- Philipp Hildebrand says leaving EU would harm British economy
- U.S. money manager sent referendum note to clients on Tuesday
The U.K. would generate less economic growth and have a drop in investment if voters decide to leave the European Union in the June referendum, according to BlackRock Inc., the world’s largest money manager.
“Brexit offers a lot of risk with little obvious reward,” Vice Chairman Philipp Hildebrand said in a report sent to clients on Tuesday. The U.K. could face higher unemployment and inflation if it leaves the 28-member bloc, he said.
BlackRock said volatility in U.K. and European assets will increase before the vote, which Prime Minister David Cameron has called for June 23. “An actual Brexit would hit global risk assets, we believe, whereas a vote to stay would reassure markets,” the U.S. money manager said.
A British exit from the EU would be a “shock” that could harm the global economy, finance chiefs from the Group of 20 said at a meeting last week. The debate has split the U.K.’s ruling Conservatives, with leader Cameron and close ally George Osborne facing opposition from senior colleagues Boris Johnson and Michael Gove, who want to leave the EU.
“We find it hard to believe an independent U.K. would be better off economically, barring a big rise in productivity or a much lower exchange rate,” BlackRock said in the report. “Neither are guaranteed.”
Hildebrand wrote the report, titled “Brexit: Big Risk, Little Reward -- The U.K. Referendum on Europe,” with BlackRock’s Joanna Cound, Joe Di Censo, Rupert Harrison and Ewen Cameron Watt. Harrison formerly had a senior position in Chancellor of the Exchequer Osborne’s Treasury department.
The U.K. would have “less clout to negotiate regulatory standards for unimpeded EU market access” if it left, according to BlackRock, which manages $4.6 trillion globally. Its report is the latest intervention by a finance company in a debate that has drawn attention from banks, insurers and hedge funds.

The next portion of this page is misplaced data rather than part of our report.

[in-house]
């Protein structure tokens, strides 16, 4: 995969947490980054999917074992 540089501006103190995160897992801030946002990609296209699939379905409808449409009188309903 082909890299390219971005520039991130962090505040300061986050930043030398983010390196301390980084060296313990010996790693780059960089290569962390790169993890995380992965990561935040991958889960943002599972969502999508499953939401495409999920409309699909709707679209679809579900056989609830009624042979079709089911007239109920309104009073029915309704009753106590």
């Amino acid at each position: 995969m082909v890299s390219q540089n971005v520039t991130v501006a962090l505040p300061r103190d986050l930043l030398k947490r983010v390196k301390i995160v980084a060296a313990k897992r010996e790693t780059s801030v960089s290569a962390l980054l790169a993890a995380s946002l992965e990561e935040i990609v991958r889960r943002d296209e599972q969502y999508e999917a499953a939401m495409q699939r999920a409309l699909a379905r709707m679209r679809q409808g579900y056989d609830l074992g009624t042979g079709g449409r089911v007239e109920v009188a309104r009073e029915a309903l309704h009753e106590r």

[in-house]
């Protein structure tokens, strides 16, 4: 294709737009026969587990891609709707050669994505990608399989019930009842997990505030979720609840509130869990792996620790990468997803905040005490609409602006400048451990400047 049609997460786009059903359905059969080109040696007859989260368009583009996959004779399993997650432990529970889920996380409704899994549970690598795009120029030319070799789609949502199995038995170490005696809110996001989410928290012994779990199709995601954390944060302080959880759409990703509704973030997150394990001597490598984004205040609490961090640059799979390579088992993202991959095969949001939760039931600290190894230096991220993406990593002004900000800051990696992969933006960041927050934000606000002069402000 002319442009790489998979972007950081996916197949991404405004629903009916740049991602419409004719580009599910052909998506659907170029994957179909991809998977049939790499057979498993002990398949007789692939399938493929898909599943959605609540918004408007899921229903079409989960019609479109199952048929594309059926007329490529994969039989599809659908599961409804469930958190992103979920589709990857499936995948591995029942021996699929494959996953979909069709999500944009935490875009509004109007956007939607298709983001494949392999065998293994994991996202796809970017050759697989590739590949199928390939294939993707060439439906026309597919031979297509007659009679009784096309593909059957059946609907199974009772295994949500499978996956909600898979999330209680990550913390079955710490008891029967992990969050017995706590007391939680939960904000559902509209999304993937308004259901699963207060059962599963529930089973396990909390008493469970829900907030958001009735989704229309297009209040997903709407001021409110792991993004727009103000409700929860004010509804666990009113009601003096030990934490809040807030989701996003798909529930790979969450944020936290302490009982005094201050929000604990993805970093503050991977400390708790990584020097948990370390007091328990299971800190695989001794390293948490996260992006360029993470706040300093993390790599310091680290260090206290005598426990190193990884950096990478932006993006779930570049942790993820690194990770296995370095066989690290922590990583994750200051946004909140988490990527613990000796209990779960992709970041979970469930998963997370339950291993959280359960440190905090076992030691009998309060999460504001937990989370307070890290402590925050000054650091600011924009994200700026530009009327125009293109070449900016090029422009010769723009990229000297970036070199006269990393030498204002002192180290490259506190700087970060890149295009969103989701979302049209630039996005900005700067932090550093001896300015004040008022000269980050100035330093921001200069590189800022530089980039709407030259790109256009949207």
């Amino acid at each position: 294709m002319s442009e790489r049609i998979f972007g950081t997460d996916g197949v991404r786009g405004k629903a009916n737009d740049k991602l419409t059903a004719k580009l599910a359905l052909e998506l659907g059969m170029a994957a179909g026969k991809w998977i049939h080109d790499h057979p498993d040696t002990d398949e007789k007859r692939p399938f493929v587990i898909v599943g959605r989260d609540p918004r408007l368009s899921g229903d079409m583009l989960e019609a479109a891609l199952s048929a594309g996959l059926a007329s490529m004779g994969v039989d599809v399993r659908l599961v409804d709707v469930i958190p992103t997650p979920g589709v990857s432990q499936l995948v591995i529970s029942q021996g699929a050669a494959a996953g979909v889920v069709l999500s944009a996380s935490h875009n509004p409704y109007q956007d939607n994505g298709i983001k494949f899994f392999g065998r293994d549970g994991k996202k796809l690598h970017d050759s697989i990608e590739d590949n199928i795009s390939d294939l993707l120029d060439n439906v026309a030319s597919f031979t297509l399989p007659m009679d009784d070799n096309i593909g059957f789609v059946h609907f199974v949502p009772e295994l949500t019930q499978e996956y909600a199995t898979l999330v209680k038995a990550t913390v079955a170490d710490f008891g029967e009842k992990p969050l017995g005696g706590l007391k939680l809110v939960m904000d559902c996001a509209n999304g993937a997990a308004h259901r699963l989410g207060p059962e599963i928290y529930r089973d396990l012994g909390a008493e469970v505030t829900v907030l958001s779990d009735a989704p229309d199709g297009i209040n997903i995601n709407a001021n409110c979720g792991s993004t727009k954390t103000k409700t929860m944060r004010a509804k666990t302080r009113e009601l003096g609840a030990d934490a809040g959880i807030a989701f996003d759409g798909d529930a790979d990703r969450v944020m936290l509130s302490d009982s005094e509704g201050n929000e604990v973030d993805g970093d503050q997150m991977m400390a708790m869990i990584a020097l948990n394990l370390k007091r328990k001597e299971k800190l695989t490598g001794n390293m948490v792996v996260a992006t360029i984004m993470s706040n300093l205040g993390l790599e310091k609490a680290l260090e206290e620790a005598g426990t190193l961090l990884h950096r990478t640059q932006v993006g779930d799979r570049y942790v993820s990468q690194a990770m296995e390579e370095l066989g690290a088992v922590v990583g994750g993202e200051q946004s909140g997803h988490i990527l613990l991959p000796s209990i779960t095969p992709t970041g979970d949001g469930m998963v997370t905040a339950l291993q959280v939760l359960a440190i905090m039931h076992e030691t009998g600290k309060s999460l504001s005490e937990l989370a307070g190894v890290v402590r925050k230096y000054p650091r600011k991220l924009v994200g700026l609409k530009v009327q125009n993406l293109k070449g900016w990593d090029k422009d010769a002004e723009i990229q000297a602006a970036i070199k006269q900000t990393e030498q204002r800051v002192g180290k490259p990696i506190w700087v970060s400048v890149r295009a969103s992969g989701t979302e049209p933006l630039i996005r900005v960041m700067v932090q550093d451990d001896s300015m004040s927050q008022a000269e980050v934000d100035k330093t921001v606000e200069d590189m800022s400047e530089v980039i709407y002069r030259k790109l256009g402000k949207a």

Sterling is “vulnerable to Brexit fears” and U.K. equities would be harmed by a vote to leave, BlackRock said. The pound fell to the lowest in almost seven years last week after the Bank of England said uncertainty over the U.K.’s membership of the EU is weighing on the currency.
The U.K.’s central bank would probably cut interest rates or restart its bond-buying program in the event of a British exit. A departure could also increase gilt yields and trigger a credit downgrade, BlackRock said. The U.K.’s budget and current account deficits would also be harmed, the company said.
The potential gains from being able to strike trade deals on its own “may prove to be illusory,” BlackRock said. “The realpolitik of trade deals is that the larger you are, the harder you punch. A lone U.K. would have less clout.”
The U.K.’s departure would also have a negative impact on the remaining countries, according to Isabelle Mateos y Lago, a senor adviser at the company.
“Brexit wouldn’t be a sudden shock to the EU, but it would corrode its cohesion and competitiveness notably over time because of the U.K.’s position as a highly efficient financial services hub,” she said.